Guest author: Charles E. Yallowitz – We’re Not Together: Male and Female Friendships

Thank you to Sue Vincent for letting me write a guest post to help promote my newest book Legends of Windemere: Ritual of the Lost Lamb.  This is the 13th book of my series and it’s where things go downhill for the heroes. Luke Callindor, the longest running hero, has been captured by their greatest enemy and they have to save him before he breaks. To do this, Nyx decides to use a forbidden ritual that requires some traveling and racing against a new agent of their enemy who is out to stop them. Of course, this isn’t surprising since Luke and Nyx have been best friends since the end of their first adventure. It didn’t take long for them to call each other little brother and big sister even though they aren’t related. They certainly have one of the deepest and strongest relationships in the series.

Yet, people aren’t always happy with this because it’s a male and female. We’ve all heard the phrase ‘men and women cannot be friends’. Seems many people believe that such a connection has to evolve into something more than friendship, but there really isn’t any rule about this. Still, there’s a big call for characters of opposite genders to hook up even if they’re barely friends. You see it in nearly every fandom and it doesn’t really factor in everything about the characters. We’ve seen it in real life when close friends start a closer relationship and the entire dynamic changes. Sometimes for better and other times for worse, but most readers that push for this assume it will always be for the better.

In the case of Luke and Nyx, it would definitely be worse. Their personalities work great to make them pseudo-siblings, but a couple like them would be at each other’s throats. As friends, a male and female character can be more free in their actions and words. We all know that we can get away with a little more chicanery with our friends than our significant others. Primarily because the friends are more likely to be involved with you. I’m not saying this is always the case since many people have a significant other who joins in the fun, but there are still different boundaries in the two relationships. Nyx calling Luke an idiot as a friend has a different weight than if she did it as his girlfriend. Luke annoying the heck out of her as a little brother is comedically adorable while him doing it as a boyfriend can get people to demand that she kick him to the curb. It’s almost like there’s more forgiveness and flexibility as friends, which is a key component of the Luke and Nyx relationship. No matter what they do, they always find a way to forgive and help.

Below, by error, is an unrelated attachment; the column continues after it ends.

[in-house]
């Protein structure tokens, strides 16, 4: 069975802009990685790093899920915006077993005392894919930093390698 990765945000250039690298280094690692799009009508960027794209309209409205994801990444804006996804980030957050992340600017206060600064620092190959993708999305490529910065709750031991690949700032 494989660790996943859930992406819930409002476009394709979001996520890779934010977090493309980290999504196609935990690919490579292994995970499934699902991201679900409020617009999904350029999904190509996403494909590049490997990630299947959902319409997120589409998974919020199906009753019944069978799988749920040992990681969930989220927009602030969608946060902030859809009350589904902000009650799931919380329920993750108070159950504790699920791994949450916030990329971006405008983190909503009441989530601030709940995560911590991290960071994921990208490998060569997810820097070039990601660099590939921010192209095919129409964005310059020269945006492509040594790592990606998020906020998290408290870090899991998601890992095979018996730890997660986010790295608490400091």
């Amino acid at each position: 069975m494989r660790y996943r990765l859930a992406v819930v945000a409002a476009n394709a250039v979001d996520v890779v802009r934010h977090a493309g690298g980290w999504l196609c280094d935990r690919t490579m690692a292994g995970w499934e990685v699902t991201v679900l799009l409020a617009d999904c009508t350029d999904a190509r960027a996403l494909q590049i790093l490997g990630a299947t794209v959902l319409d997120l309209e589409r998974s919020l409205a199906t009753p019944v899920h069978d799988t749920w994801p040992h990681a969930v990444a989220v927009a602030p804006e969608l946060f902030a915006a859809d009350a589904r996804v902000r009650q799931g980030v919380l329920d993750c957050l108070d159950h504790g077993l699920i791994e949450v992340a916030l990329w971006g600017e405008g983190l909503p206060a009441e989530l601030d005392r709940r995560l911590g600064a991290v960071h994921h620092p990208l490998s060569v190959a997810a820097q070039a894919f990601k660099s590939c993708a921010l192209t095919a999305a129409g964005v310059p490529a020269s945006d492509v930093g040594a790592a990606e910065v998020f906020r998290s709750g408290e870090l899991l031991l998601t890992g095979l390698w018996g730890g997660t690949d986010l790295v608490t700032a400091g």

They also work as confidants for each other, which doesn’t work if they’re dating. Again, we come down to their personalities that don’t create the same flavor of bond with the other characters. It isn’t even that they aren’t close to them, but their relationship has evolved on a path that would get ruined by romance. Yes, they have trust and support, which are important to a relationship. It’s just that it’s not the same kind and a lot of readers tend to overlook the nuances when demanding a pairing. I’m pretty sure a lot of this stems from people wanting their favorites to be together, but there are times where the aspects that make them favorites are the reasons they’d be a bad couple.

Personally, I think pushing for a romance can cause a person to miss something equally special. You focus so much on seeing something that isn’t there that you miss the real connection. Is it really so bad to enjoy a male/female friendship instead of a romance? Luke and Nyx do have romantic plotlines, so it isn’t like either one lacks a love life and should look at the other. Yeah, this is coming out as a defense for this, but it is strange that I’ve gotten many ‘when are Luke and Nyx going to hook up?’ messages over the years. It’s even led some readers to turn on their real romantic partners who have done nothing wrong. Again, you could miss something truly special if you’re only looking for romance since friendships are just as, if not more, important. After all, we learn how to make friends long before we have to figure out how to get a girl/boyfriend.